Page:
Orphaned Land

The Never Ending Way Of ORwarriOR

Written by: EW on 04/02/2010 17:35:45

And some still question the worth of metal...Israel's majestic Orphaned Land are back with their first album in 6 years, and fourth overall in nearly 20 years, and a grander, more artistically composed record you will not hear this year. Whatever the quality of this album, Orphaned Land's presence in the fields of metal, Middle Eastern folk and now prog is a credit to the geographical and musical diversity of metal these days and a boon to it's being as a genre intent on the pushing of boundaries in all manner of concepts.

"The Never Ending Way Of ORwarriOR" is so layered and complex in both message and musical delivery that I must hold my hands up and admit that after a number of listens I am still discovering new features in the 78 minutes of it's delivery. From opener "Sapari", one of the most straight-forward in structure and thus perhaps not coincidently, one of the catchiest, the feel of intense passion and emotion contained within cannot be understated, especially when compared to many of the albums that pass for 'folk metal' these days. Through 2004's "Mabool" and backwards in OL's history the band have expertly blended Middle Eastern folk melodies, through the use of local traditional instruments such as the oud, saz and bouzouki, with heavy metal rhythms and structures and now as time has gone on, a strong dose of prog/synth tendencies. Too, with the hoarse and clean vocals of Kobi Farhi, choir chants and the wonderful female vocals of Shlomit Levi, there is an intense amount to admire and immerse oneself in "The Never Ending...", lending itself as much a musical education as a composition in it's own right.

Relating Orphaned Land to other bands is difficult and for the most part, futile, with the exception of one of today's giants: Opeth. Taking a cue from Akerfeldt and co's mastery of the prog-meets-metal dynamic, OL take a veritable slurp from Opeth's well of influence in tracks like "The Path (Pt. 1) - Treading Through Darkness", "Vayehi Or" and "His Leaf Shall Not Wither"; through the production technique of Opeth's 'sixth member' Steven Wilson to the recognisable sound of the Swede's brilliant "Damnation" album. Despite this, repeated listens will still only bring the conclusion that Orphaned Land sound like Orphaned Land and noone else, reason for which can be summised by the authenticity of their Middle-Eastern bouzouki passages, a trait Nile have admirably strived for for many a year, in songs like "Olat Ha'tamid" and "New Jerusalem". This amalgamation of styles, deeply intertwined into the soul of the music generates the depth of emotion guaranteeing ultimate success for the album, begging you to listen repeatedly and intently to a piece of art that has clearly been meticulously slaved over it's construction.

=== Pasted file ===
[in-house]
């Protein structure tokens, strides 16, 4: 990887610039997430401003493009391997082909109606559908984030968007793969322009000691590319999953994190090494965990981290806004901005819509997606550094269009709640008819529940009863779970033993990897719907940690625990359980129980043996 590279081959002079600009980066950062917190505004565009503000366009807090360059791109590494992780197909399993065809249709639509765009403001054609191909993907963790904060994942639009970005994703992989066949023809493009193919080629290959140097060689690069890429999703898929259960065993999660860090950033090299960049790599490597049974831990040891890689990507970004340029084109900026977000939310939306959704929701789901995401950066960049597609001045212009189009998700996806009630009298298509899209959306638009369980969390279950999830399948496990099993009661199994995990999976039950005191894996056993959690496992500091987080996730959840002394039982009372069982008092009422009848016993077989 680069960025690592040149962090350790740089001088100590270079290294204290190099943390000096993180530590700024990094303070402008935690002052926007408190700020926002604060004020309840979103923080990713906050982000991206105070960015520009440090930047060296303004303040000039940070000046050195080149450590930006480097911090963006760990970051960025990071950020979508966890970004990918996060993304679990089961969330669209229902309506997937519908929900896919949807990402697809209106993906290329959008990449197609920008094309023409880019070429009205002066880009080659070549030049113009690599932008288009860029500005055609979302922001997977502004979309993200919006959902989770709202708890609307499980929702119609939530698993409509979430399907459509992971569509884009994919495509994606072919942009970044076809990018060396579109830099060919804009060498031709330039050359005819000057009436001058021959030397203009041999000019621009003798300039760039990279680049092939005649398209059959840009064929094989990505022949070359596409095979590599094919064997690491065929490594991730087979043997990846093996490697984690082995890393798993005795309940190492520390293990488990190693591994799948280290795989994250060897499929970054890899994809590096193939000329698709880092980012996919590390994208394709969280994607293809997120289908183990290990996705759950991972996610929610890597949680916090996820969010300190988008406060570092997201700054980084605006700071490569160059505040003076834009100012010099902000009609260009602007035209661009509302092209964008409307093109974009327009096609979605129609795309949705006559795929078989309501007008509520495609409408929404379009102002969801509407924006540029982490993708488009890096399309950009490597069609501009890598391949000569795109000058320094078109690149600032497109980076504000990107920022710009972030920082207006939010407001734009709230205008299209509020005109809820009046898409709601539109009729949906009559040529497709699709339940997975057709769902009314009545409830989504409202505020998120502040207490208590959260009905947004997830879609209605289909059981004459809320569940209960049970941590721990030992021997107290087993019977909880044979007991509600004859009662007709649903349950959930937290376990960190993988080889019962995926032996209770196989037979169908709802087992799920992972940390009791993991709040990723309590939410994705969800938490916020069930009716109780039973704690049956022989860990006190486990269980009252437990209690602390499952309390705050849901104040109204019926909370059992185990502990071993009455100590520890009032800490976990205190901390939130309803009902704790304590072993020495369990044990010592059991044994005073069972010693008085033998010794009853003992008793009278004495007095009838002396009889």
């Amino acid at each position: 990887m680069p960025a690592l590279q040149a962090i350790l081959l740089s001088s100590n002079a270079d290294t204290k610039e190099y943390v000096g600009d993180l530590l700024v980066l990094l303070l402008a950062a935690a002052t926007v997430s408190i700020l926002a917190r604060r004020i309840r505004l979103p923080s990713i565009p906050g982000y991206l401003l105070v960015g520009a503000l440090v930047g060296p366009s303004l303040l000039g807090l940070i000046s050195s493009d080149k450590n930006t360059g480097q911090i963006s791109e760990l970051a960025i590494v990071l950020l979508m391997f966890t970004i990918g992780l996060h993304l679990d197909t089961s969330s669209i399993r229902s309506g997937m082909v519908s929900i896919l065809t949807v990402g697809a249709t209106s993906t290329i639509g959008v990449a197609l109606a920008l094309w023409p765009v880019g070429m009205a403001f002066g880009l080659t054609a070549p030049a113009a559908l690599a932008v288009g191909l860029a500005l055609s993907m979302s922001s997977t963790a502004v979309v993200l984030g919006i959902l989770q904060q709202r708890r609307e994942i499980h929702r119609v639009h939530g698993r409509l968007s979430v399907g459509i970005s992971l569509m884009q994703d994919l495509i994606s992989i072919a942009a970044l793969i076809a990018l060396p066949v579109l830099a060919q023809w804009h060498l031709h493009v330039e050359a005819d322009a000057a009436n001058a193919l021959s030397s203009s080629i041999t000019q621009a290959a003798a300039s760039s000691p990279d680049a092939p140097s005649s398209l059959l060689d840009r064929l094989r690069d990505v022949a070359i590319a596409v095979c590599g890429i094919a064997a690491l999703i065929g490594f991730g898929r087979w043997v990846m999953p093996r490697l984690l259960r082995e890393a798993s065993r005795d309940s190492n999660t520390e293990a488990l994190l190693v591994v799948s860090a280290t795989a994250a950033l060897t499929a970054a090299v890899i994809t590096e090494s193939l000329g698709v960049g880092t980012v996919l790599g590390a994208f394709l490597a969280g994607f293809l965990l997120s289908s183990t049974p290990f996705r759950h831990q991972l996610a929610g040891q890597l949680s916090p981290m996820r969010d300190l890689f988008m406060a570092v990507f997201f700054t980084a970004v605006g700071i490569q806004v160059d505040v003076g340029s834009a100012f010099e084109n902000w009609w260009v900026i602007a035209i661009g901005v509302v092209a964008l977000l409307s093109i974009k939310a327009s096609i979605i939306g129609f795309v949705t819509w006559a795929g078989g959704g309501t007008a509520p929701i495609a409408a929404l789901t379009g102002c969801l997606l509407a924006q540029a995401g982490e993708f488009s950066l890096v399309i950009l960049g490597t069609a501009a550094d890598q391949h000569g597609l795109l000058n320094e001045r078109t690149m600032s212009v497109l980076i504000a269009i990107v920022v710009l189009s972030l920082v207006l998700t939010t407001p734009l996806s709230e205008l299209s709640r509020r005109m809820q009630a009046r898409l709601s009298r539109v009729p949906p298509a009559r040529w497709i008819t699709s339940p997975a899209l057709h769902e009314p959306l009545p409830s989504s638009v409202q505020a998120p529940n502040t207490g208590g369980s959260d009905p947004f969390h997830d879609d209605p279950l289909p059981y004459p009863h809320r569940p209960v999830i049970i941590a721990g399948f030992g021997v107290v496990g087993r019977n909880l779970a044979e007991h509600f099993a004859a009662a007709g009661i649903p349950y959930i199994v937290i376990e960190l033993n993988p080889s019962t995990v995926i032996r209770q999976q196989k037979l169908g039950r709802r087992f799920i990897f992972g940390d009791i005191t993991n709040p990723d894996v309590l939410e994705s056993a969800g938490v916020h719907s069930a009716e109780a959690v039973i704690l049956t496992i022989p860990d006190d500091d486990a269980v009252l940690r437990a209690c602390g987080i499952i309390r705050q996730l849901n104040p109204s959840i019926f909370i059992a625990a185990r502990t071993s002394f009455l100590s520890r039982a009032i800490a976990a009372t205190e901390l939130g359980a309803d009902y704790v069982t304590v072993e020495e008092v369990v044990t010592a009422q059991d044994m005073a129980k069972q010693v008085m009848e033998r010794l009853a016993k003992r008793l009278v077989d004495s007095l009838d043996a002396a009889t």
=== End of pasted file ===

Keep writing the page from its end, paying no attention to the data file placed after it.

With "The Warrior", my favourite track, the album moves into it's second of three parts and boy is it a pleasurable listen. The lead soloing that seems to dominate much of it's 7 minutes is superlative, giving the air of the prog influence mentioned earlier, in an evocative and passionate display of Yossi Sassi Sa'aron's guitar playing skills, atop some not inconsequential keyboard rhythm backing. As the album progresses the quota of prog in the band's structuring of songs like "In Thy Never Ending Way" and "Barakah" is seen to increase. Not being of a sufficiently devout prog worshipping tendency it is in these later stages that my interest is felt to wane a little, at least until I remind myself of the energy OL have invested in these songs and that they thus deserve my full attention. Forgetting that I would suggest the album is one or two songs too many there is still great warmth in "Vayehi Or" and "M I ?", just best perhaps enjoyed after a short refreshment break for your mind and soul.

In view of those who have known Orphaned Land since before "The Never Ending Way Of ORwarriOR" this album feels like a continuation of "Mabool" with greater developments in the all-round performance and production on show. As of now I have not identified a song so instantly pleasing as either "Ocean Land (The Revelation)" or "The Kiss Of Babylon (The Sins)" off "Mabool" but this new one is without doubt full of wonder and long-lasting enjoyment to all capable of working through it's dense layering and religious symbolism. Given Orphaned Land's position deep in the wilderness when it comes to any modern 'scene' it is not clear how much appreciation this album will engender, but in a meritocratic world it would be lauded to the skies for it's natural local diversity and impressive musicianship to the level where only a very few others could touch them.


Download: The Warrior, Sapari, The Path (Pt. 1) - Treading Through Darkness
For The Fans Of: Opeth and Middle Eastern/ethnic music
Listen: Myspace

Release date: 25.01.2010
Century Media Records

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